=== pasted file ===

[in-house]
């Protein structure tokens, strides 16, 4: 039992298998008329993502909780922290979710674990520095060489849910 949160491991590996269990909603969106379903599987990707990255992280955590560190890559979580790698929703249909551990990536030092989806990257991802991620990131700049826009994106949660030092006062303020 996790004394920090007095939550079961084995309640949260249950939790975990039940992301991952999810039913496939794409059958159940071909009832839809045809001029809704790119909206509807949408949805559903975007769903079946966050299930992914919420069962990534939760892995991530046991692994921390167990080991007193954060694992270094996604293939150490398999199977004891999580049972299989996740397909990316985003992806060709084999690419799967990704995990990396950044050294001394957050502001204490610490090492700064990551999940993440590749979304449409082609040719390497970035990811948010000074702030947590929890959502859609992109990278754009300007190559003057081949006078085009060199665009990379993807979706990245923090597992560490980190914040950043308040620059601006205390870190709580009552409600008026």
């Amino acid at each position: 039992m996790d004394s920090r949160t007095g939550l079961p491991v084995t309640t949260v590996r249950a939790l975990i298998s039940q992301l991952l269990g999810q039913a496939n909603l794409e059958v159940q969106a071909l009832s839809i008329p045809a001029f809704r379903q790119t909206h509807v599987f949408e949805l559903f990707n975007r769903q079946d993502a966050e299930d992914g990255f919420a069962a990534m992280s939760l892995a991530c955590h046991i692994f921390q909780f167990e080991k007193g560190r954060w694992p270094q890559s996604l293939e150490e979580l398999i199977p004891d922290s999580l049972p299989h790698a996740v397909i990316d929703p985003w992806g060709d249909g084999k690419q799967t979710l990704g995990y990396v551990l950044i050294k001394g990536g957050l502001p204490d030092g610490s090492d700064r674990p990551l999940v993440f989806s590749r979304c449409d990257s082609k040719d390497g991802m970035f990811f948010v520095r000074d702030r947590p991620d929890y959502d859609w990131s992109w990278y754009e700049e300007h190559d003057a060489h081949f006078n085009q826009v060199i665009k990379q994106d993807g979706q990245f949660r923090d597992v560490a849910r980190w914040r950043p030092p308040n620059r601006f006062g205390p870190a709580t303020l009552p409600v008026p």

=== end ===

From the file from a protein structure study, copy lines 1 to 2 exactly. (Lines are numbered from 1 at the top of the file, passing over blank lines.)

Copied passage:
[in-house]
């Protein structure tokens, strides 16, 4: 039992298998008329993502909780922290979710674990520095060489849910 949160491991590996269990909603969106379903599987990707990255992280955590560190890559979580790698929703249909551990990536030092989806990257991802991620990131700049826009994106949660030092006062303020 996790004394920090007095939550079961084995309640949260249950939790975990039940992301991952999810039913496939794409059958159940071909009832839809045809001029809704790119909206509807949408949805559903975007769903079946966050299930992914919420069962990534939760892995991530046991692994921390167990080991007193954060694992270094996604293939150490398999199977004891999580049972299989996740397909990316985003992806060709084999690419799967990704995990990396950044050294001394957050502001204490610490090492700064990551999940993440590749979304449409082609040719390497970035990811948010000074702030947590929890959502859609992109990278754009300007190559003057081949006078085009060199665009990379993807979706990245923090597992560490980190914040950043308040620059601006205390870190709580009552409600008026």